My first question would be, are we recommending thickened liquids just to eliminate aspiration or are we taking the whole picture into account?

Let’s talk about what the positives of thickened liquids are. Thickened liquids have been shown to reduce prandial aspiration. We know that there is not a simple link from aspiration to pneumonia. Aspiration is just one factor needed for the development of pneumonia. Elimination of aspiration can offer relief to patients who cough excessively with thin liquids. Elimination of aspiration in the short term may also be important for those with very compromised pulmonary status. They may also have utility in the short term for individuals in the acute phase of CVA. 

What about the possible negative consequences? What problems might they create?

Thickened liquids are not very palatable to patients in general. Cichero (2013) found that thickened liquids do not offer satiety of thirst. They do not offer that satisfying mouth feel when you are thirsty and get a drink of cold water. So even if someone drinks enough thickened liquids to achieve adequate hydration, they may not feel satisfied. Thickened liquids also create a feeling of fullness. So combined, people feel thirsty and full at the same time all of the time. 

Thickened liquids can change the way that some medications are absorbed (Cichero, 2013). Medications are designed to be delivered in a specific part of the body at a specific rate and at a specific time. The thickener can also impact the availability of the active ingredients in the drugs. This is all very complicated but just know that there may be an impact. 

Patients that are prescribed thickened liquids may have reduced access to the liquids (Cichero, 2013). Research has shown these patients to have limited access due to reliance on staff to get the liquids, difficulty opening containers of the liquids, or difficulty obtaining the containers of liquids. Patients already don’t like the thickened liquids in general, and limiting access reduces intake even further. 

Dehydration is more common with patients consuming thickened liquids as compared to those consuming thin. Dehydration can cause a wide variety of problems including urinary tract infections, electrolyte imbalance, increased falls, poor muscle strength, and kidney failure among others. When we think about the whole patient, we need to think about the risks associated with dehydration. 75% of patients on thickened liquids were found to be dehydrated in a 2001 study by Finestone et al.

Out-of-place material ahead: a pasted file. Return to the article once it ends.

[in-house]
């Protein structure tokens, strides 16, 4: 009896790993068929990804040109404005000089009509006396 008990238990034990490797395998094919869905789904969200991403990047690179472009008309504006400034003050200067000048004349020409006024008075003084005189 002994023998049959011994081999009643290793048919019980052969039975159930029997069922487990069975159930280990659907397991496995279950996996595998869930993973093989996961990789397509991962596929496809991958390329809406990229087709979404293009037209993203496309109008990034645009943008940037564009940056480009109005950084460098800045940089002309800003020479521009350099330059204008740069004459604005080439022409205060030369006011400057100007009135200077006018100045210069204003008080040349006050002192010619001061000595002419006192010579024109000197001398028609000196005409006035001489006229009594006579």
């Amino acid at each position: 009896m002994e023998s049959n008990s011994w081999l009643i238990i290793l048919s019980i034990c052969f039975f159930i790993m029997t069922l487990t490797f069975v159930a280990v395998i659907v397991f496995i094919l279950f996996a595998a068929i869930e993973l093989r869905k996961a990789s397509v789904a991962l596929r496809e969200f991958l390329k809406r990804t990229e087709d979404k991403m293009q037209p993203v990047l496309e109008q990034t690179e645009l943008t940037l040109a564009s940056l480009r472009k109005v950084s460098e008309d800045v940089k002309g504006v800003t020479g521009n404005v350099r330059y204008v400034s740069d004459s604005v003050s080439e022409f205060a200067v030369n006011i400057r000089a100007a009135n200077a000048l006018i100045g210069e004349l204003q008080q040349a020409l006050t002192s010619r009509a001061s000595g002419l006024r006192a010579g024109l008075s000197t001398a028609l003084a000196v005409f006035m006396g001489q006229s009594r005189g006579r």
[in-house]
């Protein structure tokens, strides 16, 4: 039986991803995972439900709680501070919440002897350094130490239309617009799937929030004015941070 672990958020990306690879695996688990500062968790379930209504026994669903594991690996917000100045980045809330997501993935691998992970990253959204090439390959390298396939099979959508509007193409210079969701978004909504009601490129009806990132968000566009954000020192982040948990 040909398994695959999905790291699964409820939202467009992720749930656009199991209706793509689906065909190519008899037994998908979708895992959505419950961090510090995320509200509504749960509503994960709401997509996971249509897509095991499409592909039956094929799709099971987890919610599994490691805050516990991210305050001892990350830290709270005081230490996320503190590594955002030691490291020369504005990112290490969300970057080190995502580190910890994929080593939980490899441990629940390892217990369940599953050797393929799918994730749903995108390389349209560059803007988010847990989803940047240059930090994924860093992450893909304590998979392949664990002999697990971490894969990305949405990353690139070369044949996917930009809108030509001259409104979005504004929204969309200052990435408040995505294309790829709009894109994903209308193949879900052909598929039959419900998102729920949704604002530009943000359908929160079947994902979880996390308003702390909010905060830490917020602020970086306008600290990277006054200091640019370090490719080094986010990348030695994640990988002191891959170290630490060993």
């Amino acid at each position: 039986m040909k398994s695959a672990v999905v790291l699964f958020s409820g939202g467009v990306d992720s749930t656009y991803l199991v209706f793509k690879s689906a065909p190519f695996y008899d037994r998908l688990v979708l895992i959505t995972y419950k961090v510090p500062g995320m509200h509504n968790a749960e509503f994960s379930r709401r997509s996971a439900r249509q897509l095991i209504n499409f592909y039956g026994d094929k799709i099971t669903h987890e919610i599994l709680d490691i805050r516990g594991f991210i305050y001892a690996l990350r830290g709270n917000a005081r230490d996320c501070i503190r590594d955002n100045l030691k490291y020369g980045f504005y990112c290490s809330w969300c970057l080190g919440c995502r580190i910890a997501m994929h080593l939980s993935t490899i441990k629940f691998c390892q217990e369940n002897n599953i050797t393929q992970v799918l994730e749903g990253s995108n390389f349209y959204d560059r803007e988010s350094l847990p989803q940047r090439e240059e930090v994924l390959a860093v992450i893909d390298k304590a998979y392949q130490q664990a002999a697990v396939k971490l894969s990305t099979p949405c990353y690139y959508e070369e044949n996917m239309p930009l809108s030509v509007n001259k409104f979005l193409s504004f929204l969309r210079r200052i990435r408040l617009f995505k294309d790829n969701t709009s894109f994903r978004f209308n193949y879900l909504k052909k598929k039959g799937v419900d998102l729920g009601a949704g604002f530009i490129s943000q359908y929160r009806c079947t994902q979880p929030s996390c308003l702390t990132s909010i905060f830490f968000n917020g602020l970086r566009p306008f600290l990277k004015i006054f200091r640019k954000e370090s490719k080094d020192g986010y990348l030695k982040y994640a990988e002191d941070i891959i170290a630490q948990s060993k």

Aspiration of gastric contents is very dangerous and can quickly lead to respiratory infection and or failure. Thickened liquids increase reflux and subsequently increase risk of aspiration of that refluxed material. 

All together, it’s clear that recommending thickened liquids is not a black and white decision. We need to think beyond just aspiration. My recommendation would be to avoid recommending thickened liquids whenever possible and to use thickened liquids as a tool to bridge a patient over into safe consumption of thin liquids by providing aggressive, evidence based dysphagia treatment. 

One final thought: I would challenge all SLP’s to consume only thickened liquids for an entire day. Maybe even consume just honey-thick liquids. I think this would be an interesting experiment and may offer more insight into the experience of our patients. 




Cichero J. A. (2013). Thickening agents used for dysphagia management: effect on bioavailability of water, medication and feelings of satiety. Nutrition journal, 12, 54.

Finestone HM, Foley NC, Woodbury GM, Greene-Finestone L. Quantifying fluid intake in dysphagic stroke patients: a preliminary comparison of oral and nonoral strategies. Arch Phys Med Rehabil. 2001;82:1744–1746. doi: 10.1053/apmr.2001.27379.

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Advocacy, Clinical Focus, Education

What Does ASHA Say?

ASHA, our governing body provides us guidance for clinical decision making. Below is the information they provide for adult dysphagia assessment. Note that the bolded text is from ASHA and the unbolded text is my own thoughts. 

Instrumental Swallowing Assessment

SLPs use instrumental techniques to evaluate oral, pharyngeal, laryngeal, upper esophageal, and respiratory function as they apply to normal and abnormal swallowing. In addition, instrumental procedures are used to determine the appropriateness and the effectiveness of a variety of treatment strategies.

Instrumental techniques are usually conducted either independently by the SLP or by the SLP in conjunction with other members of the interprofessional team (e.g., radiologist, radiologic technologist, physiatrist). Competence in videofluoroscopic swallowing study (VFSS) and fiberoptic endoscopic evaluation of swallowing (FEES) requires appropriate training and education. SLPs help guide medical decision making regarding the appropriateness of these procedures given the severity and nature of the patient’s swallowing deficits. SLPs interpret and apply the results of objective testing to the formulation of dysphagia treatment plans, and they also determine patient capacity and safety for oral feeding.

Indications for an instrumental exam include the following:

  • Concerns regarding the safety and efficiency of swallow function
    • Contribution of dysphagia to nutritional compromise
    • Contribution of dysphagia to pulmonary compromise
    • Contribution of dysphagia to concerns for airway safety (e.g., choking)


At times we may fall into the trap of focusing in too closely on the patient’s dysphagia only. We have to remember to look at the entire picture, look at the patient as a whole. When we collaborate with the medical team, the outcomes can only improve for the patient.